The only problem with the game in this respect is that there are many dull spots. Some levels stand out as being fun (Pagoda Temple) but others are just unspectacular. They’re certainly large but they don’t present inspired challenges or puzzles to spice the journey up. The sneaking can get so bland sometimes that you might find yourself throwing the grenade for the fun of it. I think the primary reason for this is the enemy AI. It’s sub-par. They tend to follow a path and not stray from it, which makes it tough to get caught up in the suspense of it all. Another problem with Tenchu: RFD is the awkward camera angle. You can control it but when you leave it to its own devices it’ll screw you up.

The graphics of the game are certainly good but they are far from cutting-edge (no pun intended – ok, pun intended). The characters are good-looking and the death animations are delightfully bloody. But the environments are plain-vanilla with the dreaded invisible wall stopping you from genuinely achieving freedom of movement. There’s also a good amount of clipping to yank you right out of the moment.

The audio in the game is about as inspired. There’s good mood music and battle sounds but they could have come from any boilerplate Ninja movie. I don’t mean to be harsh. There’s nothing wrong with the sound, there just isn’t much that stands out. If you’re in the mood for some good Ninja loving I’m sure the audio/visuals of the game will satisfy. It’s certainly better than the PS2 version of the game, but it’s not quite up to snuff when compared to current X-box titles.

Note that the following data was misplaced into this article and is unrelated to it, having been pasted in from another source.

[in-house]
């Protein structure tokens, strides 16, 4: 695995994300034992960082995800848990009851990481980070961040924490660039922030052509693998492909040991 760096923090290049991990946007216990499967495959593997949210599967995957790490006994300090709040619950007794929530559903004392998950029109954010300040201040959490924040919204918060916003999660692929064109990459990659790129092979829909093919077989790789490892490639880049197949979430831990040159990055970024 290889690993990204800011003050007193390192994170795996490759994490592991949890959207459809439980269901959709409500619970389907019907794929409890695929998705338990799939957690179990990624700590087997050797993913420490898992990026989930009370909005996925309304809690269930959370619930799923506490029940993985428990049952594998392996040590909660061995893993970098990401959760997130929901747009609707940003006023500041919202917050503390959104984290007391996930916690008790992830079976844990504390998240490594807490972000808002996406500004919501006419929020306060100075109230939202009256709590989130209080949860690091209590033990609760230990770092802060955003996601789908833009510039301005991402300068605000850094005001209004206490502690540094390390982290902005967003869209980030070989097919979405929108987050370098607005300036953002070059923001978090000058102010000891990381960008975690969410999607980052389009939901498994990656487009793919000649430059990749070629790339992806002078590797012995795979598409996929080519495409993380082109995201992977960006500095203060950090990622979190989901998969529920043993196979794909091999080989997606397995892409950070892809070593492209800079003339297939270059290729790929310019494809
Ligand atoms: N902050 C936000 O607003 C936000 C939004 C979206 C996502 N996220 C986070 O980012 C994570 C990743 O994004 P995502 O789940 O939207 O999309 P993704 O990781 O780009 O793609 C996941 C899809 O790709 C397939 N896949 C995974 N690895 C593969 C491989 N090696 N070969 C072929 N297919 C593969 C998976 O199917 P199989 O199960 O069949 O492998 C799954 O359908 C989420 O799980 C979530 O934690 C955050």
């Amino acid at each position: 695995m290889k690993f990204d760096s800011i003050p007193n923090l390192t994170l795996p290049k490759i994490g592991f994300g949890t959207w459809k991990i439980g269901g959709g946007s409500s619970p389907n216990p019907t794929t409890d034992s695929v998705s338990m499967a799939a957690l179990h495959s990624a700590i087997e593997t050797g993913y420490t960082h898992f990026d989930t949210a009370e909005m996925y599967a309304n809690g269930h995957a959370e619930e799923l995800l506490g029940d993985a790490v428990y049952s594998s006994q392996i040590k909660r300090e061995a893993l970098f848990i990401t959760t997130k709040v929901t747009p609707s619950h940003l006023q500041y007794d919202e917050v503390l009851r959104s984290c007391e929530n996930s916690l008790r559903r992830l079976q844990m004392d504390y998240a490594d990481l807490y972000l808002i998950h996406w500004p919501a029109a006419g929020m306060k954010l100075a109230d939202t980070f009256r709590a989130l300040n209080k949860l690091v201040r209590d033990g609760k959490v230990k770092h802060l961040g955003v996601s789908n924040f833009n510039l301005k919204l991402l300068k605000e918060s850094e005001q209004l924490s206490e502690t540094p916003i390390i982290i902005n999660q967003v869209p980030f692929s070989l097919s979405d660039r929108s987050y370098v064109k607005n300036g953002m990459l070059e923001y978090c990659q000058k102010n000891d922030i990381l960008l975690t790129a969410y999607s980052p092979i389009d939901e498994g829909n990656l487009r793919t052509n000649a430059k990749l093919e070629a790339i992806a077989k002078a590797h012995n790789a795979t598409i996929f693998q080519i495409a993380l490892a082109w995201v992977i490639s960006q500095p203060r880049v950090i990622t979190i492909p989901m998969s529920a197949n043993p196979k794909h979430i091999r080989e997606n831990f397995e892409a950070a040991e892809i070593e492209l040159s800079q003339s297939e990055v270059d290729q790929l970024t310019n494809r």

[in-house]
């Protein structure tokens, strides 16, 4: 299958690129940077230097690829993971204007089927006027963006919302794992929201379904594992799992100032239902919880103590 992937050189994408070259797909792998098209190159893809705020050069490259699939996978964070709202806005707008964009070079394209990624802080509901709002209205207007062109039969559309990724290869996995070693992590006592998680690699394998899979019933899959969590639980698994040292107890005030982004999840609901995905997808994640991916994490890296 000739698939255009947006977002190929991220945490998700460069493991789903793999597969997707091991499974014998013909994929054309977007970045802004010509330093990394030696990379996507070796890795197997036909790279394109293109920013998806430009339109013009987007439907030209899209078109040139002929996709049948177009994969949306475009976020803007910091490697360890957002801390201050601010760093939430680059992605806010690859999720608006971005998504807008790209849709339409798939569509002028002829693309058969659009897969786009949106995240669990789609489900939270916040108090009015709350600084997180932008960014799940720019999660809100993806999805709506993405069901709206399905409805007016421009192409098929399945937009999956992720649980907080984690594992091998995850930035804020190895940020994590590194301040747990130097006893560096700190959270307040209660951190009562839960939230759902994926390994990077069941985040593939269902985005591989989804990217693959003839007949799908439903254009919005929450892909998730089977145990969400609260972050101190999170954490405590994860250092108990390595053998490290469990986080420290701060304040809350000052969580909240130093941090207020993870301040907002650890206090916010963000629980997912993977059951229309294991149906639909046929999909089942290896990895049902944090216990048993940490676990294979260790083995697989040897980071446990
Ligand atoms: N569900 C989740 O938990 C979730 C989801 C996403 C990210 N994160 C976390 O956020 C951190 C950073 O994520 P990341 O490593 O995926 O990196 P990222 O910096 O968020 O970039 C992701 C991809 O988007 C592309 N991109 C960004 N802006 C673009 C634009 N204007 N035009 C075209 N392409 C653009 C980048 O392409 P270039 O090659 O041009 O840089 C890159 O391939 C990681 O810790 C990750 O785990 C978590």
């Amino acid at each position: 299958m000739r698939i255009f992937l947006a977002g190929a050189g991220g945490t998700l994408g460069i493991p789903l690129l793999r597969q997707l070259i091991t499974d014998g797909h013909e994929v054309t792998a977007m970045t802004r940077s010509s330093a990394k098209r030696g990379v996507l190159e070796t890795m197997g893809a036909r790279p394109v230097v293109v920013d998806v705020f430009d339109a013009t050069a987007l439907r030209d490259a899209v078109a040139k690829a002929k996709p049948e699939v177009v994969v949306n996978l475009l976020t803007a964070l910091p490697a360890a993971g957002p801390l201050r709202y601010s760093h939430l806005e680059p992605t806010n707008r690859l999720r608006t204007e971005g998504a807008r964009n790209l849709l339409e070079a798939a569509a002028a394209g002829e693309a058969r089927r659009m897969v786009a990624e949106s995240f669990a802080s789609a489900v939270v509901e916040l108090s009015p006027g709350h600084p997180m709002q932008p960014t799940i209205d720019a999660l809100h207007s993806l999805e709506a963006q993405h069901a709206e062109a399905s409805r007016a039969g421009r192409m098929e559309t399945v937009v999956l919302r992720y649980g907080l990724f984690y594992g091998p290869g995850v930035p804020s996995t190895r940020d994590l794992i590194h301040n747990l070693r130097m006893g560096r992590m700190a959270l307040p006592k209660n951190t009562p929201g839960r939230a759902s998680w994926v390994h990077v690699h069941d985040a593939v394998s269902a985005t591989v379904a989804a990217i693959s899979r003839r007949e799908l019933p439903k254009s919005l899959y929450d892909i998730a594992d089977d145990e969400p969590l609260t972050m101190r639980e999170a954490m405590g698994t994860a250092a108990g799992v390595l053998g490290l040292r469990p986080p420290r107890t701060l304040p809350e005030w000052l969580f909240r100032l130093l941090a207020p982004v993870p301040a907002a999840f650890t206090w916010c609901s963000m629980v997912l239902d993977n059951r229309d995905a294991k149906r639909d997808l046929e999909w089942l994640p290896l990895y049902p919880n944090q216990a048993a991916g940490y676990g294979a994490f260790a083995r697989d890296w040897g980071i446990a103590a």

Tenchu: RFD’s X-box Live stuff is pretty standard fare. You can go through a few co-op levels with a friend which is a cool idea -- but I didn’t find it very compelling. More fun can be found in the deathmatch mode where you can choose from 20 different characters and go at it. Again, nothing too special (most characters feel the same, and the fighting system is button-smashing) but it does add some spice to an already deep game.
Ninjas are meant to use stealth and Tenchu: Return from Darkness understands that. If you played Ninja Gaiden and want some alternate Ninja fare, give Tenchu a try.

Rating: 7.7 Above Average

* The product in this article was sent to us by the developer/company.

About Author

Ben Zackheim was born Ben Zackheim sometime before 1980 and after 1960 which characterizes him not at all. He's a writer of reviews, comics and screenplays, but aren't we all? Luxuries like food and shoes mean nothing to him. He's married to the most beautiful woman in the world, Robin, who reads all his reviews before he sends them in and says "Are you really going to write that for the public to read?" But I assure her no one reads my reviews anyway, only Charlie's, so it's kind of like a tree in the forest (without the cute little fuzzy things who smell their own poop - wait, then again there is Charlie...) She's a cross between Gillian Anderson and Hillary Clinton, which is a monster I'd love to play in Monster Rancher Advance 2. Photos are available upon request for a small fee. I'm currently writing this bio but have no plans beyond that. View Profile